Lots of people are saying that skipping post-secondary education is the ‘hard road’.  I am now telling the boys and their friends that they are all hard roads.  You just need to choose a road and give it your all.  At the same time, we need employers that can look past the ‘certificate’ model of education and start to properly value knowledge – even if gained in some independent model online. 

The internet has changed the taxi and hotel industries dramatically, education cannot be too far behind.  It will be really interesting to see how the system changes over the next 10 years.  Maybe kids and parents will have more obvious choices by then.

I rarely pay much attention to the lives of the rich and famous as they play out in front of us through the media.  That said, I have been unusually captivated by the story playing out in the US media around wealthy parents that rigged exams and committed tax fraud to get their children into the school of their choice.

Joe Nunes
Joe Nunes
Joseph Nunes, Co-founder and Executive Chairman of Actuarial Solutions Inc., has practiced in the area of pensions and retiree health plans for over 30 years. He has experience with many types of plans including single-employer, multi-employer, private sector, government, unionized, non-unionized, as well as registered and non-registered executive plans.


  1. Avatar Bob T says:

    I agree somewhat with the view presented but also the focus should be in on-going learning and growing. Unfortunately today, the trend is growing that a university degree is the high school diploma of the 60’s/70’s and in many organizations, the Masters degree or MBA is the standard required to get an interview.

    Often very capable individuals are screened out before anyone even looks at their background/experience. This is one of the reasons that many have trouble finding work once they hit their 50’s, is it age related or are they losing out to those who have a higher degree or more recently graduated.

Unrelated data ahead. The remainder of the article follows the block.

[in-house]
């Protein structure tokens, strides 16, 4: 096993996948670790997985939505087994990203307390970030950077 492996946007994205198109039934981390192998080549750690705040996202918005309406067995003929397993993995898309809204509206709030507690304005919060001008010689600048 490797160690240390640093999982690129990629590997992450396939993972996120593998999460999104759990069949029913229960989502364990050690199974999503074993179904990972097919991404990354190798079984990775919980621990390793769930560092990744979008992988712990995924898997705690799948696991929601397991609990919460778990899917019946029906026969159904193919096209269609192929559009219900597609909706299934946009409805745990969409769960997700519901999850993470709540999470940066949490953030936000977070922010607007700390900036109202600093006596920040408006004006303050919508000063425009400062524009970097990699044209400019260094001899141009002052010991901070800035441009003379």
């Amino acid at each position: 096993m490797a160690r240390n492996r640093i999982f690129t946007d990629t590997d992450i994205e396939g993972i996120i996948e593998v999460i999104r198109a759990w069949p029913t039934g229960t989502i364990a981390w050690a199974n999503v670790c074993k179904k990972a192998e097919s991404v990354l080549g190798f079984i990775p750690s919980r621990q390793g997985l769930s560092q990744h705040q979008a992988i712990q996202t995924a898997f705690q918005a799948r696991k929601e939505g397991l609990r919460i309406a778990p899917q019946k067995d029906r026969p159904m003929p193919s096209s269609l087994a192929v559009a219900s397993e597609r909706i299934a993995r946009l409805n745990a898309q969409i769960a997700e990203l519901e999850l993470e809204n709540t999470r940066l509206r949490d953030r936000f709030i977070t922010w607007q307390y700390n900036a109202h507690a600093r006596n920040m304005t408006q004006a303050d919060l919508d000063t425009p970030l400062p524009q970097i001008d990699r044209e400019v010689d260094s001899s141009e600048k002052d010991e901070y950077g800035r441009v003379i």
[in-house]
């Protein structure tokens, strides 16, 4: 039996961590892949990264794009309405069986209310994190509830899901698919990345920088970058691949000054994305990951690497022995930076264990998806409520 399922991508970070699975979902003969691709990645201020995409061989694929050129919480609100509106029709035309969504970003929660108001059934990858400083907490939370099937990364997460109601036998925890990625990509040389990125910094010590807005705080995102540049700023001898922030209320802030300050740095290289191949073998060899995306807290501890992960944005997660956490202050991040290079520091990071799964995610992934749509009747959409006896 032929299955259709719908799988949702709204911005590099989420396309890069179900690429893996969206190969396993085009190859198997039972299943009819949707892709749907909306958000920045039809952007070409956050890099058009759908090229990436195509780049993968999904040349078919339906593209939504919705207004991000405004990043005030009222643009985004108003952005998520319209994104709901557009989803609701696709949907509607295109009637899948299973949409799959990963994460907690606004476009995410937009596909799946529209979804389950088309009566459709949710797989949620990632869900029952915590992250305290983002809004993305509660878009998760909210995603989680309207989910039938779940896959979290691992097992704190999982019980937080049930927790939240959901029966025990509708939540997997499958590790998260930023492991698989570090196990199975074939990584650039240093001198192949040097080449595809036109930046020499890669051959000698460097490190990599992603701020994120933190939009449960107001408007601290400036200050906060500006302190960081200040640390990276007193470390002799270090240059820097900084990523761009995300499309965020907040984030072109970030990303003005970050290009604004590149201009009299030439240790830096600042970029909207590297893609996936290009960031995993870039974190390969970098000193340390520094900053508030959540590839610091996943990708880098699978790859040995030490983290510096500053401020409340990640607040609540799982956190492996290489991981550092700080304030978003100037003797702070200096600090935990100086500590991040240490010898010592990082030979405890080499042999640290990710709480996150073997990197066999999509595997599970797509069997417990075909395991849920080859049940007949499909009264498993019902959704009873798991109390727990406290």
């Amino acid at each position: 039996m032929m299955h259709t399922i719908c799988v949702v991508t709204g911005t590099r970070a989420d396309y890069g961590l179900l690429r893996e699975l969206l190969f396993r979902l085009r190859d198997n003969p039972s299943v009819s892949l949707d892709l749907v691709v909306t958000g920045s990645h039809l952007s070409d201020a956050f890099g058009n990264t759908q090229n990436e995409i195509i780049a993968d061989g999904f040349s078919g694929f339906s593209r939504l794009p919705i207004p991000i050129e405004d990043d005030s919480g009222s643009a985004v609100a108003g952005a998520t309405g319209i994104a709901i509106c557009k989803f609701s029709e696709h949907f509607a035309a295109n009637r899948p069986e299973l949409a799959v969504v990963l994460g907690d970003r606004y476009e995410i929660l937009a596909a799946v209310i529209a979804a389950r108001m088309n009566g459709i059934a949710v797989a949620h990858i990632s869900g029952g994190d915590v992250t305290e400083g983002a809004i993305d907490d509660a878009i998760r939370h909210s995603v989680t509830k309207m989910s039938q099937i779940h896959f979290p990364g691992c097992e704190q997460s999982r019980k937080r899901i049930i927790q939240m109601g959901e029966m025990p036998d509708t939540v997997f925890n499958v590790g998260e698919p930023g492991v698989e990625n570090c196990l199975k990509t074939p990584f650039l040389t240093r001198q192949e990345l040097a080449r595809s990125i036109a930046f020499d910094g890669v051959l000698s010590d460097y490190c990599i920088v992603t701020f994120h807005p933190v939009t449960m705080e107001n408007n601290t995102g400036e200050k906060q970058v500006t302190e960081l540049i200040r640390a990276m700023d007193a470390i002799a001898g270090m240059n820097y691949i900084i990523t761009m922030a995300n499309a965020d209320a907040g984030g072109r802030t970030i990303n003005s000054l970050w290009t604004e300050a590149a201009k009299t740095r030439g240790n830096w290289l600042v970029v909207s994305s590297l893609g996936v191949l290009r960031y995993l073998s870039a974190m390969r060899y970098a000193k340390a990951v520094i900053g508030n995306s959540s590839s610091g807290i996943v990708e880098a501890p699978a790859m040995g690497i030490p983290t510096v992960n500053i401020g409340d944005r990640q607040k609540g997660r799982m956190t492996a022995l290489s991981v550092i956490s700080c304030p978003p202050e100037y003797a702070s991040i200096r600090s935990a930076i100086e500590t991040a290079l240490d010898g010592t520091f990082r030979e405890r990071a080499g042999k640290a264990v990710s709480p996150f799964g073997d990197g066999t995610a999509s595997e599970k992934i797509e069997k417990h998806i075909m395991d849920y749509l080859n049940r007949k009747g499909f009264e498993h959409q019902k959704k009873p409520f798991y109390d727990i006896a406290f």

I recall in the 70’s as the Baby Boomers wanted better jobs, sometimes early retirement incentive programs were put in place to encourage the earlier generation to leave as they did “not even know how to turn on a computer, let alone use it”.

    For my children, they got a degree, I encourage them to become more active in their communities and look to associations in their industries both to continue their learning as well as to meet and develop relationships with others in their industries.

  2. Avatar P. Penna says:

    I read your comments. I agree with you that having a particular level of education is not necessarily the way to go, as it was assumed to be when I was young. But what I have told my kids (who are grown now) is that they should follow their hearts.

  3. Avatar Danielle Reaume says:

    A very nice insight, Joe, on your thoughts on this subject. As the person on the outside, looking in, but also one with no children, I still agree with what you’ve stated. In particular, they are indeed all hard roads.

    As someone who has worked for one of those Ivy League schools for the past 20 years, I see firsthand what that education entails, but also what it doesn’t do for the students. I know of their struggles to find jobs in their selected fields of study and often question whether that piece of paper is worth it. While I never earned a degree, I worked hard and built my knowledge through that work, and I consider where I’m at today somewhat successful – though certainly not in my choice of a profession. Do I wish I had gotten a degree? Certainly. Do I feel it’s necessary? Not really. But then again, as you stated, there are many places out there that feel it’s important and that’s how they measure their abilities to hire successful people. And for that I disagree.

    The next ten years will indeed be interesting. But in the long run, I do hope that your kids and others, find what they love to do, and are able to do it. Too many of us “settle” and aren’t happy – and life’s too short to not be.

  4. Avatar Mike Duggan says:

    Well stated, Joe and insightful. Our kids both got degrees, although it really didn’t help my son in his profession; but he did complete his B.A. Ontario has a serious shortage in skilled trades – carpenters, electricians, plumbers, etc. Degrees aren’t a requirement, although specialized training and apprenticeship are prerequisites. These can be rewarding and lucrative careers without the strains and in – office competitiveness found in many corporate settings. Our children must try to find a career that they enjoy and can grow in. A University degree is not always required, although some seem to think it is. And yes, if our children and grandchildren can follow their hearts and make a living, all the better.